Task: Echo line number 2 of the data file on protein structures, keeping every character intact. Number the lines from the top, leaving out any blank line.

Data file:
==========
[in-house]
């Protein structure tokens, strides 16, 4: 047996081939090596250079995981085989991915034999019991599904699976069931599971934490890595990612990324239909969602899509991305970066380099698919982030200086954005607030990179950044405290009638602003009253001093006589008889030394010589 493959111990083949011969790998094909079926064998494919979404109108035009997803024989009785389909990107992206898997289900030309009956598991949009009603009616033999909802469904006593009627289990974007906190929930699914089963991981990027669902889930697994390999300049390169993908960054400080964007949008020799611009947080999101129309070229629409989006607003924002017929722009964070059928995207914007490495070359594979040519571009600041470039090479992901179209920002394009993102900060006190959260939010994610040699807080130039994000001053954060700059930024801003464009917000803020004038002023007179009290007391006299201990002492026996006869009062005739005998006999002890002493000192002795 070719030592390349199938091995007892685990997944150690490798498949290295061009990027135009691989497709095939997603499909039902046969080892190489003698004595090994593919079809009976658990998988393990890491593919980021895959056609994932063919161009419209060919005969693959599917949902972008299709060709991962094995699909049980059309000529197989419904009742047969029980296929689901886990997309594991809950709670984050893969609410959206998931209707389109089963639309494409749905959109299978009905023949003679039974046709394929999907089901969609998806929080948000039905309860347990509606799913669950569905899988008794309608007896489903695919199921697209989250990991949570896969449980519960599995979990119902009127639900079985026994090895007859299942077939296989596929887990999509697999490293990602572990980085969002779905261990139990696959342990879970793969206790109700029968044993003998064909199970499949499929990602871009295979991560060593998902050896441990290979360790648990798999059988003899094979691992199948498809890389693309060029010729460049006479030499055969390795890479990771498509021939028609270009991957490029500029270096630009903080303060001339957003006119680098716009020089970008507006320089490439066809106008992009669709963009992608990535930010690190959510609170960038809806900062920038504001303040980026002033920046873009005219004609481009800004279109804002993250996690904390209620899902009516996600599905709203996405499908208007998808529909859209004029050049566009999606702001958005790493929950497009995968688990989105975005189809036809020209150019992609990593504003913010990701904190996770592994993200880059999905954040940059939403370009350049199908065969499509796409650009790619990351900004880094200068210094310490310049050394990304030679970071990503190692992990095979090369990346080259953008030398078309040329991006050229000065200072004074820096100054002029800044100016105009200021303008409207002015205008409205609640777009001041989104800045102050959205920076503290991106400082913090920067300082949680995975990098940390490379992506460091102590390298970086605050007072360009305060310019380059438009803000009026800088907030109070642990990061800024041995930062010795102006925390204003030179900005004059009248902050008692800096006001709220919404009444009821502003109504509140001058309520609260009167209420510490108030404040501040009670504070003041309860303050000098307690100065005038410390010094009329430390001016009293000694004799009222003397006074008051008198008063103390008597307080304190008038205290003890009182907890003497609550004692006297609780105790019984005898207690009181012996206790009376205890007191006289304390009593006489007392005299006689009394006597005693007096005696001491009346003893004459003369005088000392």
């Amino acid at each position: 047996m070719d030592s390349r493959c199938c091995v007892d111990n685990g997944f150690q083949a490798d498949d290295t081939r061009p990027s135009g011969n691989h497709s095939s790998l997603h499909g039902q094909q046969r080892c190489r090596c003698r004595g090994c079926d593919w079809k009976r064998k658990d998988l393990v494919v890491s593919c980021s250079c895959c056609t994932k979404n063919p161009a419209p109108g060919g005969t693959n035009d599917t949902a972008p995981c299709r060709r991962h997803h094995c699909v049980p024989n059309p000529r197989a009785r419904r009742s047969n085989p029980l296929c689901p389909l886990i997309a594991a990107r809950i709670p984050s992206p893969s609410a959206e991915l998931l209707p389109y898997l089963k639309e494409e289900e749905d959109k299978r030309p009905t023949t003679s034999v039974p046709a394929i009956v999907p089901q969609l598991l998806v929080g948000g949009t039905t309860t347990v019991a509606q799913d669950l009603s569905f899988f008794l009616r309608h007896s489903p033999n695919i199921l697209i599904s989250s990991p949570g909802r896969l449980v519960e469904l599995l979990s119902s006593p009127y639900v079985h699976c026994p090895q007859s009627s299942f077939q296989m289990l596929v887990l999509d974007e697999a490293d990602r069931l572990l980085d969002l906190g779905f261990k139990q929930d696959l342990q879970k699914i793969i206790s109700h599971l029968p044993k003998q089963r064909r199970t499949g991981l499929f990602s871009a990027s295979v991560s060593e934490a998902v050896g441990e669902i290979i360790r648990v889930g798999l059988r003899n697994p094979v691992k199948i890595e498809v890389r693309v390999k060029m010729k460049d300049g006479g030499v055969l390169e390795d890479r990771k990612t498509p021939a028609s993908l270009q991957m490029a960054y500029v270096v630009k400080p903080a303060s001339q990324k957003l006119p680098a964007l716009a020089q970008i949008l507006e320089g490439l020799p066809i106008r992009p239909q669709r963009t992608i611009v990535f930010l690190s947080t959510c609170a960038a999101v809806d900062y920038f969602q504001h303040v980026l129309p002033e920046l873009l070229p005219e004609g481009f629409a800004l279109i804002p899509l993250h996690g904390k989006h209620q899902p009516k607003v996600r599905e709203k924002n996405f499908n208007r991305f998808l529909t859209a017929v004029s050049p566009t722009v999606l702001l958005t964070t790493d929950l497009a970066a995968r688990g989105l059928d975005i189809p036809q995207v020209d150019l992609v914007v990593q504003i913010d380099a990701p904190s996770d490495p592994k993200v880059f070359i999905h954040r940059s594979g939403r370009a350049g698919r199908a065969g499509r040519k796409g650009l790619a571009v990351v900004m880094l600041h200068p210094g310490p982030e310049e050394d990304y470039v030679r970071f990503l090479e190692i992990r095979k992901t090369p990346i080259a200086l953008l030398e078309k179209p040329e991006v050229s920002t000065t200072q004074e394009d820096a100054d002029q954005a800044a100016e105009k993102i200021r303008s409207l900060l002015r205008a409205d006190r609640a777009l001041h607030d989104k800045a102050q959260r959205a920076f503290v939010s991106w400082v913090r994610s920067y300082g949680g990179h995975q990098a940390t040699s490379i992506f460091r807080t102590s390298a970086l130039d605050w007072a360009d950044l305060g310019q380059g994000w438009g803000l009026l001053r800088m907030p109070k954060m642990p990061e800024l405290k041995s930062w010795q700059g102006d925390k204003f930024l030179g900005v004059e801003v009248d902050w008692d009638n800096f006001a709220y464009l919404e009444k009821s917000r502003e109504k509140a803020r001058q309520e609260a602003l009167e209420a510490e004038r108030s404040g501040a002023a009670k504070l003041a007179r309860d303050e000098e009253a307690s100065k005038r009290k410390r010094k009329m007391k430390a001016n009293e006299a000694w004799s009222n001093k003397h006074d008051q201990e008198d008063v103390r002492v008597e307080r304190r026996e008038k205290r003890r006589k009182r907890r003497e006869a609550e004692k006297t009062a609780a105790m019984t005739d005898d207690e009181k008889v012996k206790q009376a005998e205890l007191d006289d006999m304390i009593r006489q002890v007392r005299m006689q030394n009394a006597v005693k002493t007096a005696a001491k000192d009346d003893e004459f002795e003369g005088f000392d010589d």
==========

């Protein structure tokens, strides 16, 4: 047996081939090596250079995981085989991915034999019991599904699976069931599971934490890595990612990324239909969602899509991305970066380099698919982030200086954005607030990179950044405290009638602003009253001093006589008889030394010589 493959111990083949011969790998094909079926064998494919979404109108035009997803024989009785389909990107992206898997289900030309009956598991949009009603009616033999909802469904006593009627289990974007906190929930699914089963991981990027669902889930697994390999300049390169993908960054400080964007949008020799611009947080999101129309070229629409989006607003924002017929722009964070059928995207914007490495070359594979040519571009600041470039090479992901179209920002394009993102900060006190959260939010994610040699807080130039994000001053954060700059930024801003464009917000803020004038002023007179009290007391006299201990002492026996006869009062005739005998006999002890002493000192002795 070719030592390349199938091995007892685990997944150690490798498949290295061009990027135009691989497709095939997603499909039902046969080892190489003698004595090994593919079809009976658990998988393990890491593919980021895959056609994932063919161009419209060919005969693959599917949902972008299709060709991962094995699909049980059309000529197989419904009742047969029980296929689901886990997309594991809950709670984050893969609410959206998931209707389109089963639309494409749905959109299978009905023949003679039974046709394929999907089901969609998806929080948000039905309860347990509606799913669950569905899988008794309608007896489903695919199921697209989250990991949570896969449980519960599995979990119902009127639900079985026994090895007859299942077939296989596929887990999509697999490293990602572990980085969002779905261990139990696959342990879970793969206790109700029968044993003998064909199970499949499929990602871009295979991560060593998902050896441990290979360790648990798999059988003899094979691992199948498809890389693309060029010729460049006479030499055969390795890479990771498509021939028609270009991957490029500029270096630009903080303060001339957003006119680098716009020089970008507006320089490439066809106008992009669709963009992608990535930010690190959510609170960038809806900062920038504001303040980026002033920046873009005219004609481009800004279109804002993250996690904390209620899902009516996600599905709203996405499908208007998808529909859209004029050049566009999606702001958005790493929950497009995968688990989105975005189809036809020209150019992609990593504003913010990701904190996770592994993200880059999905954040940059939403370009350049199908065969499509796409650009790619990351900004880094200068210094310490310049050394990304030679970071990503190692992990095979090369990346080259953008030398078309040329991006050229000065200072004074820096100054002029800044100016105009200021303008409207002015205008409205609640777009001041989104800045102050959205920076503290991106400082913090920067300082949680995975990098940390490379992506460091102590390298970086605050007072360009305060310019380059438009803000009026800088907030109070642990990061800024041995930062010795102006925390204003030179900005004059009248902050008692800096006001709220919404009444009821502003109504509140001058309520609260009167209420510490108030404040501040009670504070003041309860303050000098307690100065005038410390010094009329430390001016009293000694004799009222003397006074008051008198008063103390008597307080304190008038205290003890009182907890003497609550004692006297609780105790019984005898207690009181012996206790009376205890007191006289304390009593006489007392005299006689009394006597005693007096005696001491009346003893004459003369005088000392």